By: Darrelyn L. Tutt

Chris entered my life some 25 years ago and made imprints in my physical life that have carried over into a healthy practice and discipline still “walked out” today.
Our relationship began with a simple invite to become her walking partner.
Had you known me at that particular time, you would’ve observed that I was not in peak shape nor had I ever entered into a regimented physical discipline.
I’m not sure what prompted the invite but I grabbed ahold of it observing it had clearly been a productive discipline in Chris’s life.
How hard can walking be, right?
I’d like to speak to that question:
By the third block of our five mile course on our first day I was ready to call it quits. I recall looking at her out of the corner of my eye hoping she was humoring me.
She wasn’t.
Welcome to the world of speed walking.
Too proud to assert my weariness I managed to complete the first day’s walk which, in hindsight, I still consider a monumental feat.
Blisters lined my heels and toes.
Sweat permeated my entire frame.
Breathing was heavy and laborious.
These symptoms were consistently mine for the first month of our walking regiment which consisted of five days a week, no exceptions.
I stayed the course.
Why did I keep walking?
The foremost reason was that I enjoyed time with Chris and the budding intimacy that was being developed in our time together and because I possess one of those natures that’s motivated and driven to achieve.
The need to be challenged sits in me like an empty tank ready to be filled.
Chris happened to be the pump.
Her consistent presence in my life was a daily motivator and challenge to me.
I continued on because of her.
Within about two months, my stride was equal to that of my friend and through the process I began to eat less, walk more, and enjoy a wonderful new friendship.
Chris’s walk greatly influenced my own and her invitation to a walk challenged me.
Praise be to God for the individuals who spark challenge, life, and vibrancy into our lives and evoke healthy challenge and change as a result.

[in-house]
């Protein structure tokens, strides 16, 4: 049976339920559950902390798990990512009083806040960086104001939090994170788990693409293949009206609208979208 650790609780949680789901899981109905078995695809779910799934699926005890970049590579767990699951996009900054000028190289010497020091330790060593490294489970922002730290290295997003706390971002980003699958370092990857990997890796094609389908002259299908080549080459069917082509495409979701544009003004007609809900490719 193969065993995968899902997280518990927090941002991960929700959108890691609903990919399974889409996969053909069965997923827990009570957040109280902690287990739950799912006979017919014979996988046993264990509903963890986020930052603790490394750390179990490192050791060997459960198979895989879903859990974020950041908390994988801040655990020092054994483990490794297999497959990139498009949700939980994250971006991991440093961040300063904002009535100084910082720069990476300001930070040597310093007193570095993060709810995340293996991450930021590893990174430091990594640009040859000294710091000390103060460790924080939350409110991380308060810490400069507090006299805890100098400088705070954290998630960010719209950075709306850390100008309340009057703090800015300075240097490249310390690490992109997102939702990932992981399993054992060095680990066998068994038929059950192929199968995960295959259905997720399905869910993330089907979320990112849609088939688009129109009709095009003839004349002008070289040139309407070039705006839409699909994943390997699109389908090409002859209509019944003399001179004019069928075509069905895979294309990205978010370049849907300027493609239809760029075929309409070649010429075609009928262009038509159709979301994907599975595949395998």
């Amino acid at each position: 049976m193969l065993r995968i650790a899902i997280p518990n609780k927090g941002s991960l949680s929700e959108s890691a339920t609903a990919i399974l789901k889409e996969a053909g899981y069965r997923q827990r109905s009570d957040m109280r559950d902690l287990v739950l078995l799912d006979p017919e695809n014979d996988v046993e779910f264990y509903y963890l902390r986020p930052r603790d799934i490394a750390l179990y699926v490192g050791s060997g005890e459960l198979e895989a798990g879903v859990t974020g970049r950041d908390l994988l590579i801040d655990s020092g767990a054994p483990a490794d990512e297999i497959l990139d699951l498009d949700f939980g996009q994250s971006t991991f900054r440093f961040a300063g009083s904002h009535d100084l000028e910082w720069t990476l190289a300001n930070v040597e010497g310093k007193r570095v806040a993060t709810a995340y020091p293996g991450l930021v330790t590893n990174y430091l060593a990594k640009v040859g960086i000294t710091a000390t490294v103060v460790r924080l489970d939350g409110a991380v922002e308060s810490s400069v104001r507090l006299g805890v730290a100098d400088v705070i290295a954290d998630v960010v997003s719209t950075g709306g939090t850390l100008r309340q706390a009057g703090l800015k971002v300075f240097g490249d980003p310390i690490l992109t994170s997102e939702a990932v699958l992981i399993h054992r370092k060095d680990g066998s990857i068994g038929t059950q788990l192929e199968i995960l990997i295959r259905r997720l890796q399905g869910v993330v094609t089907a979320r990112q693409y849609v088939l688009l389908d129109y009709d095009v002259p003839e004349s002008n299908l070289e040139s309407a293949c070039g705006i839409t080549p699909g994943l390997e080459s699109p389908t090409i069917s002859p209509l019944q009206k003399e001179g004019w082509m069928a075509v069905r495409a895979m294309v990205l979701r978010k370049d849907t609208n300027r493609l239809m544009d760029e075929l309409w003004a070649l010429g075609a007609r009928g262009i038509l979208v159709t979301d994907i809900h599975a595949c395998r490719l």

Their worth is inestimable and it is to these individuals I attribute three life lessons:
1) A walk has the power to change a life.
My friend would have laughed at the idea that a simple invitation to take a walk could impose life changing and health altering consequences in my life.
But it did.
That walk also fostered an intimate friendship that I deeply needed in that period of my life for which I will ever be grateful.
A simple walk has the power to do that.
We each have the power to contribute something life-changing and meaningful to another. God has wired us for community in this way.
Extend your hand and heart and welcome someone new into your world. Deliberately explore and engage in new life experiences!
2) Respect and invite challenge.
Don’t resist the challenging stride of another even if it looks initially impossible.
Take one step toward a challenging individual and tap into new arenas of personal growth.
Resist the urge to walk with people of the same gait; you won’t progress or develop muscle this way.
You’ll be amazed at what an individual’s stronger stride contributes to your own.
You’ll find yourself totally empowered even if you're a little threatened in the beginning.
Hold a challenging hand and develop a stronger stride.
Engage with a stronger "strider".

3) Blisters become strategic life developers.
Those nasty blisters are just no fun but they’re part of the walk. If your walk looks anything like mine, you’re familiar with blisters, bobbles, and burns.
Persevere and be encouraged if you’re dealing with them, my friend;
they symbolize perseverance, movement, and progression.
They're a healthy, though very difficult, part of the journey.
Keep on walking ...
You'll arrive somewhere life changing!
If you're looking for connection, challenge, and meaningful contribution to your journey, feel free to contact me.
I’d love to meet up with you, support you, and inspire you.
Yours on the journey,
Darrelyn L. Tutt / Motivational Speaker + Life Experience Coach
Specializing in Small Group Dynamics